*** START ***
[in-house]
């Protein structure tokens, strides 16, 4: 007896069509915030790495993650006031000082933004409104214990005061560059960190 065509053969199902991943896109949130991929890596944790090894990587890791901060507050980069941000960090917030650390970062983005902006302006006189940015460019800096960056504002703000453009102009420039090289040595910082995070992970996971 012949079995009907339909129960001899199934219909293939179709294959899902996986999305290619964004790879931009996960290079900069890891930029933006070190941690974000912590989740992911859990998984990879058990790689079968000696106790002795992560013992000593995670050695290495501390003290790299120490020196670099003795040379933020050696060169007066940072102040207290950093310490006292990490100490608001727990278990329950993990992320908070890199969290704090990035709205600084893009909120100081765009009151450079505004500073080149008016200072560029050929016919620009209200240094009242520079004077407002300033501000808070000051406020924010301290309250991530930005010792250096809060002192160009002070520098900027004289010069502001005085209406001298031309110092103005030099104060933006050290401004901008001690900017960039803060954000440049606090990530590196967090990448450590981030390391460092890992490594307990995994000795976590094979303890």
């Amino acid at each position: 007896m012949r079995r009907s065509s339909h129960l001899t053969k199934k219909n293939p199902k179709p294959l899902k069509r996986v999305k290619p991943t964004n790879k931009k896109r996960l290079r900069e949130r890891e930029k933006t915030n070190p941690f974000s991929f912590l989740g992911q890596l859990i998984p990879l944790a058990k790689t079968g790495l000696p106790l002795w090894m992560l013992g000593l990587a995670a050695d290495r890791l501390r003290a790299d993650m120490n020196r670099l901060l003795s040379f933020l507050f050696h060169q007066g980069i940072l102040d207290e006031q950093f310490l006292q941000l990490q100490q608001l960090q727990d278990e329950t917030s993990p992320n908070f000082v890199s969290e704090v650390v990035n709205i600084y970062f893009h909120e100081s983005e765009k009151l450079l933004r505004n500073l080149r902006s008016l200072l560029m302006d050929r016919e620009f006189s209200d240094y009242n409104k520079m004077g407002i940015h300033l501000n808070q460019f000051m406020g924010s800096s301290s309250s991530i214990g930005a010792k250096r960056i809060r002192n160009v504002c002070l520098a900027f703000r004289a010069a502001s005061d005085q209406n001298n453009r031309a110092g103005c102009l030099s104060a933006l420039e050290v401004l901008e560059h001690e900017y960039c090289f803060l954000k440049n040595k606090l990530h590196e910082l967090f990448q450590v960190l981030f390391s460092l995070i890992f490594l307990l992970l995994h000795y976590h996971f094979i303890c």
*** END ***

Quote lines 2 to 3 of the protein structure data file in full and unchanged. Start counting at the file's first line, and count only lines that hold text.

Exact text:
């Protein structure tokens, strides 16, 4: 007896069509915030790495993650006031000082933004409104214990005061560059960190 065509053969199902991943896109949130991929890596944790090894990587890791901060507050980069941000960090917030650390970062983005902006302006006189940015460019800096960056504002703000453009102009420039090289040595910082995070992970996971 012949079995009907339909129960001899199934219909293939179709294959899902996986999305290619964004790879931009996960290079900069890891930029933006070190941690974000912590989740992911859990998984990879058990790689079968000696106790002795992560013992000593995670050695290495501390003290790299120490020196670099003795040379933020050696060169007066940072102040207290950093310490006292990490100490608001727990278990329950993990992320908070890199969290704090990035709205600084893009909120100081765009009151450079505004500073080149008016200072560029050929016919620009209200240094009242520079004077407002300033501000808070000051406020924010301290309250991530930005010792250096809060002192160009002070520098900027004289010069502001005085209406001298031309110092103005030099104060933006050290401004901008001690900017960039803060954000440049606090990530590196967090990448450590981030390391460092890992490594307990995994000795976590094979303890």
């Amino acid at each position: 007896m012949r079995r009907s065509s339909h129960l001899t053969k199934k219909n293939p199902k179709p294959l899902k069509r996986v999305k290619p991943t964004n790879k931009k896109r996960l290079r900069e949130r890891e930029k933006t915030n070190p941690f974000s991929f912590l989740g992911q890596l859990i998984p990879l944790a058990k790689t079968g790495l000696p106790l002795w090894m992560l013992g000593l990587a995670a050695d290495r890791l501390r003290a790299d993650m120490n020196r670099l901060l003795s040379f933020l507050f050696h060169q007066g980069i940072l102040d207290e006031q950093f310490l006292q941000l990490q100490q608001l960090q727990d278990e329950t917030s993990p992320n908070f000082v890199s969290e704090v650390v990035n709205i600084y970062f893009h909120e100081s983005e765009k009151l450079l933004r505004n500073l080149r902006s008016l200072l560029m302006d050929r016919e620009f006189s209200d240094y009242n409104k520079m004077g407002i940015h300033l501000n808070q460019f000051m406020g924010s800096s301290s309250s991530i214990g930005a010792k250096r960056i809060r002192n160009v504002c002070l520098a900027f703000r004289a010069a502001s005061d005085q209406n001298n453009r031309a110092g103005c102009l030099s104060a933006l420039e050290v401004l901008e560059h001690e900017y960039c090289f803060l954000k440049n040595k606090l990530h590196e910082l967090f990448q450590v960190l981030f390391s460092l995070i890992f490594l307990l992970l995994h000795y976590h996971f094979i303890c």